Stephen Pyne:
Well, normally, Arizona is a great place for fire because of the elevation changes. So if we have a wet winter, lots of stuff grows in the desert and you have spring fires in the desert. If you have a dry winter, nothing grows in the desert but the mountains dry out so you have fire. So there's always some activity somewhere. This year it's so extreme that all the middle and upper levels are dry and ready to burn, not just from this year, but from a decade of drought and we still have a lot of residual material down in the desert. So everywhere you look there's something to burn.

Michael Grant:
Yeah. I was going to say, last year's wet winter, while good news last year, unfortunately exacerbates the problem this season.

Stephen Pyne: It does. And the stuff that grew up doesn't decay in the southwest. You don't have a lot of biological decomposition. Something either has to eat it or it has to be taken out by fire. And generally fire would be the mechanism for doing that. The problem is that we have so much stuff there and arranged in such ways that it's very hard to do that in a benevolent, controlled ways. Fires are going to come in and behave a lot more virulently than we'd like.

Michael Grant: Unfortunately, it is starting to look like this time last year was not a break in the drought but was a wet spell in the midst of a continuing drought. What are the tree rings telling us about the periods that we're in currently?

Stephen Pyne:
Well, you really ought to talk to the tree ring specialist and Climatologist. But I'll relay what I've learned from them. Predicting probably a 20 or 25-year drought, a very serious drought. And if they're correct, then we're probably less than halfway through that cycle. So what we're seeing now will be the norm. We may get little breaks as we did last spring. But otherwise it's going to continue. And that could lead to not only massive fires, but little turnover of vegetation. Stuff won't regenerate in the same way. I don't think anybody knows.

Michael Grant:
For example, If you had a drought that prolonged in duration, would you see the Ponderosa's literally moving to higher elevations?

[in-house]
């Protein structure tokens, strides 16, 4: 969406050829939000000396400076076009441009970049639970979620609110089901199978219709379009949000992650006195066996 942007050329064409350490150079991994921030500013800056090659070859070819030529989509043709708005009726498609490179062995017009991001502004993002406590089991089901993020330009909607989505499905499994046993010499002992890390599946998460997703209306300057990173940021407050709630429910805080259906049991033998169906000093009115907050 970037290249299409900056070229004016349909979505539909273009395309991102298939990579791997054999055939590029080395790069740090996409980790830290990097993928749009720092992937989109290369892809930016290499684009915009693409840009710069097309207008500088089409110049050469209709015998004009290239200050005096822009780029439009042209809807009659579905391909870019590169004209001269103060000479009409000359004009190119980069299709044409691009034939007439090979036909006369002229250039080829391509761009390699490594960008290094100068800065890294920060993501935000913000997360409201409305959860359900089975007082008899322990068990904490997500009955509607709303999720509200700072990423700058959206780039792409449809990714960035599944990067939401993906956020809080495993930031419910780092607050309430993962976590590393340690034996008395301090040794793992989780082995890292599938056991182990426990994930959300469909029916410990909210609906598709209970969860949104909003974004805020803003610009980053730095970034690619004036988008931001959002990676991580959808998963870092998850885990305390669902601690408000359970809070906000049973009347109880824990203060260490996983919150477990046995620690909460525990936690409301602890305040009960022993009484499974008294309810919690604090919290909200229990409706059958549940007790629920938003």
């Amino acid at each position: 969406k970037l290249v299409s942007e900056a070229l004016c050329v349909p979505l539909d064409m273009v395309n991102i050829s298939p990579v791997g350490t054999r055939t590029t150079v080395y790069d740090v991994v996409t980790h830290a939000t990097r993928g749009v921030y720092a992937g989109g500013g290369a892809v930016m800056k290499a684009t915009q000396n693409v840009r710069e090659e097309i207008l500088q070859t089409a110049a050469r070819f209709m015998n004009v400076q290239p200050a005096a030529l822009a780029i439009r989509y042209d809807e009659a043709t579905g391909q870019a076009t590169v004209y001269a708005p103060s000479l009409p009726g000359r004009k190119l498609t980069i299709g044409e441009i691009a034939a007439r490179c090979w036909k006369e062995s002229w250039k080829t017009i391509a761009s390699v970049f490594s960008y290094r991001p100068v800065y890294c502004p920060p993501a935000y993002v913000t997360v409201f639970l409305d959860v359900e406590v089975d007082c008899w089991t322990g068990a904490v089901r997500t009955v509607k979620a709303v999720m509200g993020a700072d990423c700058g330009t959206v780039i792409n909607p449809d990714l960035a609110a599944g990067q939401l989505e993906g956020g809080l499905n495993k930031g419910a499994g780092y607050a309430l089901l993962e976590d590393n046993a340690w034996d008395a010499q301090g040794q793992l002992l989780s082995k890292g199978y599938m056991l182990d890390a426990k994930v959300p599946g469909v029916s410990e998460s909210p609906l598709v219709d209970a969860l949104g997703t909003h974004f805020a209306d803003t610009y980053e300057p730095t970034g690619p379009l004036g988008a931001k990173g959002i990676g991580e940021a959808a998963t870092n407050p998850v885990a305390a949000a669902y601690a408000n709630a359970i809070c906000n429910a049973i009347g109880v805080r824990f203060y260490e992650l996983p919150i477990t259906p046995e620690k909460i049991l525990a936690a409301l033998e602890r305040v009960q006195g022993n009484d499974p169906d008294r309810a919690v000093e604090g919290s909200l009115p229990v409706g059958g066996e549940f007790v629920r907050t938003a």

Stephen Pyne:
Moving to higher ground, in this case for drought not floods. Yeah. They can weather a lot of drought. But under extreme conditions if they're too stressed they can't, they may be hit by beetles, something else may take them out. What happens under those conditions is that they don't reproduce. They might be able to survive if nothing else hits them. But if fire, beetles, mistletoe, whatever else coming in, then they could be knocked out and not come back for perhaps a very long time. I don't think anybody knows. The tree ring analysis suggests that 2002 was the worst on record. Not the worst in state Climatological records but by tree rings that is in 1,000 years. That was in the early stages of this drought, if they're correct. So it didn't look like we're going to get much of a break. We may get small breaks.

Michael Grant:
Now, the beetle hit pretty heavily in the northern elevations I think it was three winters ago. I'm trying to recall. You've got dead trees up there in various states. How does that exacerbate, or not, the fire season that we're looking at here over the next 4 or 5 months?

Stephen Pyne:
Well, they connect in a number of ways. If the tree is recently killed or dying, then the dead needles can allow fire to get into the canopy. If there's enough fire in the ground that can get into the crowns of the trees and propagate, that's a very dangerous situation. But that situation won't last for more than a season or two. The needles will fall, small twigs and so forth will fall. That puts more stuff on the ground, which can be difficult. Those ground fires can then get into the dead trees, those can throw sparks. And some of those sparks may in turn go some distance ahead. So it's a dangerous situation, but the sense of this leading to violent crime fires is a very short - lived one.